Ed shaved his head, began to dress completely in black and assumed the nickname ‘Mr Skin’ for his next band called ‘The Red Roosters’. He formed this band with (among others) his stepson Randy California (née Randy Wolfe) and Jay Fergusson.   Three years later this band morphed into a 5-piece initially called ‘Spirits Rebellious’ when Ed Cassidy teamed up again with Randy who was a contemporary of Jimi Hendrix, and who gave him the surname California. Eventually the band’s name was shortened to Spirit. Ed Cassidy was more than twice the age of the others in the band and this became a huge talking point, particularly in the in-depth magazine articles of the time. He defended himself in Modern Drummer with: “You have to keep the child alive in you. It only matters that you feel good about yourself. The age thing only matters to someone else!”.

Spirit effectively ended when Randy California sadly drowned while attempting to rescue his young son Quinn who was caught in a riptide in Hawaii in 1997. Previous members Jay Ferguson and Mark Andes had both left in 1970 to find further fame with Jo Jo Gunne of “Run, Run, Run” fame.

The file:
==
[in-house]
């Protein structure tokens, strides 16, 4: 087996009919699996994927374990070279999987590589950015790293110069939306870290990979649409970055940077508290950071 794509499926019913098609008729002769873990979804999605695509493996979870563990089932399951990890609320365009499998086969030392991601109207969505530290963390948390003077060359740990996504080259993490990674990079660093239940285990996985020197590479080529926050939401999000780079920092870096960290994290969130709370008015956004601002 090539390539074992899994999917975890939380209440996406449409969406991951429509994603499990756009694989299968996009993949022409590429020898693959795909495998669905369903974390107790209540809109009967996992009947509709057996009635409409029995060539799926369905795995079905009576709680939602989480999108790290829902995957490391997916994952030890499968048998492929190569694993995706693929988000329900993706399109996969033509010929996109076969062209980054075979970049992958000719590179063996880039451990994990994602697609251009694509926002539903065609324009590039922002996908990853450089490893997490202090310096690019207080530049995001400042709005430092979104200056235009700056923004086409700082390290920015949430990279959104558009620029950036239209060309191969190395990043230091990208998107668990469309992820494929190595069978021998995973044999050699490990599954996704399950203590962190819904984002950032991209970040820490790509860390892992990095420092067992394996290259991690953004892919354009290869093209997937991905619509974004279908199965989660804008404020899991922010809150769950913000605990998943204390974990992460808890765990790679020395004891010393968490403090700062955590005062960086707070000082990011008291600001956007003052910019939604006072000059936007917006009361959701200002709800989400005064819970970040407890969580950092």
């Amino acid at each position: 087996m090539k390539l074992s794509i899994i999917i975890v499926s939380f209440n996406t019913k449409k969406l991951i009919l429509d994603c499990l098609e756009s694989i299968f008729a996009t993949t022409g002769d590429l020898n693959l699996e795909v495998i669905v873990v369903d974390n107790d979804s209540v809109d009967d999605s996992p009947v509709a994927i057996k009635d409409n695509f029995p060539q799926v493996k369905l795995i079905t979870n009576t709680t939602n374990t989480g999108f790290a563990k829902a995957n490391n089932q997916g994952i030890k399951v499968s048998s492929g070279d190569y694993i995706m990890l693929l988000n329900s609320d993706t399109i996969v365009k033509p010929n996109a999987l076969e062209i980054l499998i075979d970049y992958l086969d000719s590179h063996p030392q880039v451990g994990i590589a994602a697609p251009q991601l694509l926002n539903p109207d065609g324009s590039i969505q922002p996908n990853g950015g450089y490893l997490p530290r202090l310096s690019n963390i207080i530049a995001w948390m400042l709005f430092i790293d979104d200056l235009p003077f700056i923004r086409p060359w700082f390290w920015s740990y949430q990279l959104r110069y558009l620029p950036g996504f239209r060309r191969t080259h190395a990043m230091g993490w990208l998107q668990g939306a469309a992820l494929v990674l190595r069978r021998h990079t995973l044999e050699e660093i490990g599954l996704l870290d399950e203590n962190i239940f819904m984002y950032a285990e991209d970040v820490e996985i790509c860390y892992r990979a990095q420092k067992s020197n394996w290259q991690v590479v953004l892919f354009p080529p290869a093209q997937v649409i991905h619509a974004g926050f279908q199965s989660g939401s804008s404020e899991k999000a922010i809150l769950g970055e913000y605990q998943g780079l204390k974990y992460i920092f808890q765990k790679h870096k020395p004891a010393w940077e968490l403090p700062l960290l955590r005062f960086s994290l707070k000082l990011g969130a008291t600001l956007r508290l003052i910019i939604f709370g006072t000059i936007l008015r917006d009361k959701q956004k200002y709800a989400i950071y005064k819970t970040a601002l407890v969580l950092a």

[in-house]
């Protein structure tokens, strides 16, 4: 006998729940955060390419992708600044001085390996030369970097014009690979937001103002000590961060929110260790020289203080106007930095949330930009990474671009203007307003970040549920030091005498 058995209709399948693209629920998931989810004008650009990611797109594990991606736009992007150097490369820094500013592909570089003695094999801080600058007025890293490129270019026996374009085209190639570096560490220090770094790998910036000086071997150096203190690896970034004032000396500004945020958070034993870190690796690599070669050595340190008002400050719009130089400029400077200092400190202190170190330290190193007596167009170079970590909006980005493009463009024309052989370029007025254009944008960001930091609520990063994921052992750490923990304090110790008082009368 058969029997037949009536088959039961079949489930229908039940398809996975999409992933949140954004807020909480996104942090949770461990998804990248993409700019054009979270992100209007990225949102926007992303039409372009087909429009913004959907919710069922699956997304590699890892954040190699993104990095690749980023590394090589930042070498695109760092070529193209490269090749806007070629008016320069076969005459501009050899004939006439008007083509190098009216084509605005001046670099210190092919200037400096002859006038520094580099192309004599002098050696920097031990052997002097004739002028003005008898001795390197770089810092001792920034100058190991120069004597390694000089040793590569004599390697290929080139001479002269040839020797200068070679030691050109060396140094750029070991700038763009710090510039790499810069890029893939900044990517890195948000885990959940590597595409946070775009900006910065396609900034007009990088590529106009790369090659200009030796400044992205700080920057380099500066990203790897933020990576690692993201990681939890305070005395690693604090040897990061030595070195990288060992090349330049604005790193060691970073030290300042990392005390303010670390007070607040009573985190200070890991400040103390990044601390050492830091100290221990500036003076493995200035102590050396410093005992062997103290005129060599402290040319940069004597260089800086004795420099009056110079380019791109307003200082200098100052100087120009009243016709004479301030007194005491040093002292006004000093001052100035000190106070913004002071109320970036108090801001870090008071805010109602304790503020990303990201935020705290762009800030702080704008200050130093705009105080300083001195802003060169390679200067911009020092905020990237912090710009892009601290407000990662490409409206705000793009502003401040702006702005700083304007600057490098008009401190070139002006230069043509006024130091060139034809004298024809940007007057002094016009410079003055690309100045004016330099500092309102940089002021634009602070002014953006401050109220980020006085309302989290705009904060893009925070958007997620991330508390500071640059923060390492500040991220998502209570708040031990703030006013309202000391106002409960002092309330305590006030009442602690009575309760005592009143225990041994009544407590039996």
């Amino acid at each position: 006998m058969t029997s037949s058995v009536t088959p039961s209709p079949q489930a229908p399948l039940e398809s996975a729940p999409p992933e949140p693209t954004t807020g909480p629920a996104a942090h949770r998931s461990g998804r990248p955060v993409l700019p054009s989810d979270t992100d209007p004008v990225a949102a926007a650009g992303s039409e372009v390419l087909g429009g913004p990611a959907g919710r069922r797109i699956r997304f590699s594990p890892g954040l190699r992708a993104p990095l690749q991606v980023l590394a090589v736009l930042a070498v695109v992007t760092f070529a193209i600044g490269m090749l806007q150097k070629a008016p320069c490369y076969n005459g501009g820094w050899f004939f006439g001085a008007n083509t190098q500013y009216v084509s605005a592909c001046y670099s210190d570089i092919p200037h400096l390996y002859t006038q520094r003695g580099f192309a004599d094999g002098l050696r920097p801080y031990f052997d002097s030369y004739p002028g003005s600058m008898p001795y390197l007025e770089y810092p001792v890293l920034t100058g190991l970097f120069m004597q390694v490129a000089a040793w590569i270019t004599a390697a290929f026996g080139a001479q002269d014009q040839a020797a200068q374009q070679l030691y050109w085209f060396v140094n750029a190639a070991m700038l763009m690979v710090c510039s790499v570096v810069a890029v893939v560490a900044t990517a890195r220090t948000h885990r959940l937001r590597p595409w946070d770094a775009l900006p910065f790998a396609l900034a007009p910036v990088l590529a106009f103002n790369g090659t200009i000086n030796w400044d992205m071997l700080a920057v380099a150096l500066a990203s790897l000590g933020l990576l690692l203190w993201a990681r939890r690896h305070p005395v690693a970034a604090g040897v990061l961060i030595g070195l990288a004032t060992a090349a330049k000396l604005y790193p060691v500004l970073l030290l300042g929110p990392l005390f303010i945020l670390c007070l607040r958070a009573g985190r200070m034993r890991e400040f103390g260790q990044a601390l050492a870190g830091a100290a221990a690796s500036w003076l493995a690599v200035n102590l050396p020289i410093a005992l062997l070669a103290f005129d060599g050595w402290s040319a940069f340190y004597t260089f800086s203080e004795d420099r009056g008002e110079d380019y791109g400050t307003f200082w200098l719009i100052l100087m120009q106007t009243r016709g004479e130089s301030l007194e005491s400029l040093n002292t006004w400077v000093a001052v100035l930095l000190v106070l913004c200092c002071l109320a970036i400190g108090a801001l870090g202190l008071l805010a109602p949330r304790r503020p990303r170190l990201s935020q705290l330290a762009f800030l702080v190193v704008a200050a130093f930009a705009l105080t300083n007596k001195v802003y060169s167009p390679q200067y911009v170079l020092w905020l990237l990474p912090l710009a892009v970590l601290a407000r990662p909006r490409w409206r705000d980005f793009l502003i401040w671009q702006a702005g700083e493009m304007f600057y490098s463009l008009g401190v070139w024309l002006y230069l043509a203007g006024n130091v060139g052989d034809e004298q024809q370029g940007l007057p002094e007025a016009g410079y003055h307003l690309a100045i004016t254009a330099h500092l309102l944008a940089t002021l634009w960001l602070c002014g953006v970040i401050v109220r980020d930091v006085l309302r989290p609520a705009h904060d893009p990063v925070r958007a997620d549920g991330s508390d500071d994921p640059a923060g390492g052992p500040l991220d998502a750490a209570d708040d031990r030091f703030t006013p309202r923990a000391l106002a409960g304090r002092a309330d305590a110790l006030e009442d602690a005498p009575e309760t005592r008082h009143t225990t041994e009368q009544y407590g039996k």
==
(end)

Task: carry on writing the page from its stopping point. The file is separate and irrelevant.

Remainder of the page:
As I said, the band’s name was shortened to Spirit and in their day they were a very successful musical entity and made several well-received records the biggest being a hit single called “I Got A Line On You”. This was along with something like 15 albums including: “Twelve Dreams Of Dr. Sardonicus”, “The Family That Plays Together”, “Clear” and “Fresh Garbage”. Spirit’s music was described initially as being “psychedelic jazz influenced” and Ed was quoted in ‘The LA Times’ saying: “Rock ‘n’ roll music really saved my bacon musically. What I wanted was a band with no categories that could attempt anything, any style and make it their own”. The transition from the dotted rhythms of jazz to the often relentlessly straight eights of rock has frequently proved to be a stumbling block for dyed-in-the-wool jazz drummers and Ed Cassidy (who originally played jazz with a traditional grip) admitted he was no exception. “It took a while to get that straight rock beat down. I only found the transition difficult when I first got into hard playing. There was such a dramatic change from jazz to playing hard – and playing different. ”